Heartbreaking Bravery

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Tag: Turd

Charly Bliss – Guppy (Album Review, Live Videos)

Reviewing a record that you’ve spent years becoming entwined with, falling in love with, and essentially establishing as a core part of your identity is a difficult prospect. It’s always nerve-wracking to attempt to do justice to something that’s become so personal. When it’s made by people that you’ve grown to love and even consider part of your extended family, it becomes a lot murkier. And yet, every single time Charly Bliss’ Guppy starts up, all of those thoughts fade away and the record rises up, bares its fangs, and clamps down with such a vengeance that it’s difficult to think of anything other than the music’s sheer, overwhelming power.

Guppy is a record I’ve been fortunate enough to watch evolve since its first permutation in 2015, which featured a handful of songs that didn’t make the cut for the official release (including “Turd“, which was released in advance of Guppy as a standalone single) and boasted a production that emphasized the low-end aspect of the band, providing it an immense punch. That Guppy has not only retained that punch but emphasized it by balancing out those levels is nothing short of miraculous.

To get to that point, the band weathered quite a few storms and put more notches in its belt than most people realize. The band first hinted that it might be more than your standard punk-driven basement pop act with the releases of 2013’s A Lot To Say EP, which was highlighted by its towering title track. Following that was the release of an astounding single in “Clean“, the invaluable addition of Dan Shure on bass, and the release of the Soft Serve EP, which — along with their scintillating live show — acted as the band’s calling card for a handful of years.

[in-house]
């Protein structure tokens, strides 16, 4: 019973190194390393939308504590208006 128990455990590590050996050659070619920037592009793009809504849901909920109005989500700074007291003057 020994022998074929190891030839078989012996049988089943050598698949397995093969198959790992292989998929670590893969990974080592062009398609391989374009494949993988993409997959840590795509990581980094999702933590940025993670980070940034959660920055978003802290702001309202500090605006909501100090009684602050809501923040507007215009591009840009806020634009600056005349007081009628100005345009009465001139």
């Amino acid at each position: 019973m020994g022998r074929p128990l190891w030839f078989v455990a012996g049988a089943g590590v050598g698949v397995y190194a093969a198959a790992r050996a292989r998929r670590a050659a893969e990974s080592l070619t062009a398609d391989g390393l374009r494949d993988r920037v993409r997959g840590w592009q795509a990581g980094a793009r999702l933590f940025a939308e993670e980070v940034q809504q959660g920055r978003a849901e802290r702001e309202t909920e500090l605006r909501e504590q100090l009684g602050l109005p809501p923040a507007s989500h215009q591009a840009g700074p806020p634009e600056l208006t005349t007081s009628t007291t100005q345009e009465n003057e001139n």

Soft Serve acted as my introduction to the band and I’ve never been so thoroughly dismantled and blown away by a band I’d never heard of as I was the day I clicked play on that record. It topped Heartbreaking Bravery’s EP’s of the Year list for 2014 and still stands proudly as my personal pick for the best EP of this decade and it’s very unlikely that anything will unseat it by the time 2020 rolls around. No band has every put me all in as quickly as Charly Bliss managed with just three perfect songs.

I didn’t know it at the time but that EP would wind up legitimately changing the course of my life. Eva Grace Hendricks, one of Charly Bliss’ two guitarist/vocalist/songwriter’s, joined the A Year’s Worth of Memories contributors roster shortly after Soft Serve‘s release and wound up being an instrumental part of my decision to relocate to Brooklyn for half of 2015. Our shared, vocal support of each other’s ventures meant a great deal to me at the time and still does today, as it stood (and stands) as the type of mutual support that Heartbreaking Bravery has aimed to establish since the beginning.

Enter: Guppy‘s first run, an astonishing demo that laid out the particulars and quickly overtook everything else in my listening habits. Any doubts that any of the members of Charly Bliss may have had at the time were wildly unwarranted; even at its most humble stages, Guppy was a behemoth of a record. For the next two years, the band would fine-tune different parts of the songs, the production, and they’d introduce new material that usurped a few scattered tracks that were initially grouped in with what would eventually become Guppy.

To promote the record, the band did everything right and still managed to hide a few tricks up their sleeve: touring America as the openers for Veruca Salt and PUP, releasing “Ruby” as an early single and following it up with a characteristically clever music video, unleashing the single greatest Audiotree session I’ve seen (no small feat), and finding ways to advance their jaw-dropping live show, from perfecting four-part harmonies to studiously analyzing old footage to look for subtle tweaks to potentially make. All the while, a handful of labels had taken interest and the band had a huge decision to make and took their time to make sure it was the right one.

Barsuk Records eventually won the rights to Guppy and all of the tenacity they likely poured into their campaign to secure the record should pay massive dividends for the label going forward. It’s a move that helped secure Guppy the vaunted NPR First Listen slot, replete with an effectively effusive write-up. Stereogum immediately awarded the record its Album of the Week honor and Pitchfork gave it the kind of score that’s a short step away from verging on their Best New Music territory (a rarity for the publication’s appraisal of this particular genre).